Common Law confers particular protection to celebrities. Such protections are premised on the uniqueness of celebrity life, which entails rights and perils others are not privy to enjoy.The bolstering of protection arises from two principal facts. First, celebrities are particularly prone to encroachments on privacy. Most humans go about their life anonymously, bereft of external curiosity. By contrast, the enjoyment of privacy is directly proportionate to one’s level of celebrity. In other words, the more famous a person is the less privacy he will be seen to enjoy.The second aspect of celebrity status relates to marketability. Celebrities often use their image or likeness for capital gain. Products bearing celebrities’ names and faces can be found in any North American supermarket. Others appear in commercials, pitching everything from jewellery to barbecue grills. The value of celebrity status takes on a life of its own. The power of mass influence will often confer legitimacy to products they endorse. American rap artist Jay-Z once captured this reality, stating, “I’m not a businessman; I’m abusiness, man!”One of the prime instruments at celebrities’ disposal is trade marking. Much like the trade marking of a brand name and logo, celebrities may trademark their name, image, and likeness. The impetus again arises from their relations with the outside world. Without trademarks, celebrities could see their image used for commercial gain without compensation. Products could be advertised with endorsements from celebrities who never consented to the use of their image. This does not comport with the postulates of our socioeconomic order.The protection of celebrities’ corporate personality is thus construed as a property right. Separate from the individual’s legal personality, this property right can be owned, sold, jointly held or licensed to external actors. Infringement can be sued in civil court, and will often result in windfall damages. This was precisely… Read More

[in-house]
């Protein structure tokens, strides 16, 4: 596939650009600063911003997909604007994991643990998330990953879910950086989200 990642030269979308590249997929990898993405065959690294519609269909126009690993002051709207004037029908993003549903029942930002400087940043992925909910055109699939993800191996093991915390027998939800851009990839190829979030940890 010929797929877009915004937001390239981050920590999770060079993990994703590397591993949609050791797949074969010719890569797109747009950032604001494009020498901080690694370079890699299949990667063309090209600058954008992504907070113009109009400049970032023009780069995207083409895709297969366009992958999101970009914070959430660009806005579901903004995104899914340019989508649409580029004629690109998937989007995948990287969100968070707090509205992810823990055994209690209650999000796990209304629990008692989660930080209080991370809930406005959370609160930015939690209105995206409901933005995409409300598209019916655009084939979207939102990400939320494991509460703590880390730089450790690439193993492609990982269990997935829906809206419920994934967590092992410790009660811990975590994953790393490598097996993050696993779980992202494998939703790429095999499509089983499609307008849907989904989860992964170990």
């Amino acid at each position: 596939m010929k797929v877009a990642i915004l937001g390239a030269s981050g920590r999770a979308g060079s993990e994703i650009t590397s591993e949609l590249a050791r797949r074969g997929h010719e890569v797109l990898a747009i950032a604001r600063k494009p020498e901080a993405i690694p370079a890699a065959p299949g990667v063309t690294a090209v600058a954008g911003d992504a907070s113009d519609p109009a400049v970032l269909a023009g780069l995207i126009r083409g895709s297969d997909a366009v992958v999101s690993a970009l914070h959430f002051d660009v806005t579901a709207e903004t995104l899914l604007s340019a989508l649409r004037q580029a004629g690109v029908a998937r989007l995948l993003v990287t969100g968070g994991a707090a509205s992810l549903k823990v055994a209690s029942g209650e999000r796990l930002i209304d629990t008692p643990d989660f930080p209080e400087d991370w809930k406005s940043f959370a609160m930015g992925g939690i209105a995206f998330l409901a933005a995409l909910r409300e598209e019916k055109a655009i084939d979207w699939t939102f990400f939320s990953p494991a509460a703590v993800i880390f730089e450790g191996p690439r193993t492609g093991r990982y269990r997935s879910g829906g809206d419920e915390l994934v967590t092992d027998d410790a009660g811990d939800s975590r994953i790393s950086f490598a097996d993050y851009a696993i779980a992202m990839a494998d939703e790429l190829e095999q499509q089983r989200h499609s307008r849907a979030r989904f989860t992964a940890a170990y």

Quebec Drops Charges Against 31 Accused Drug Traffickers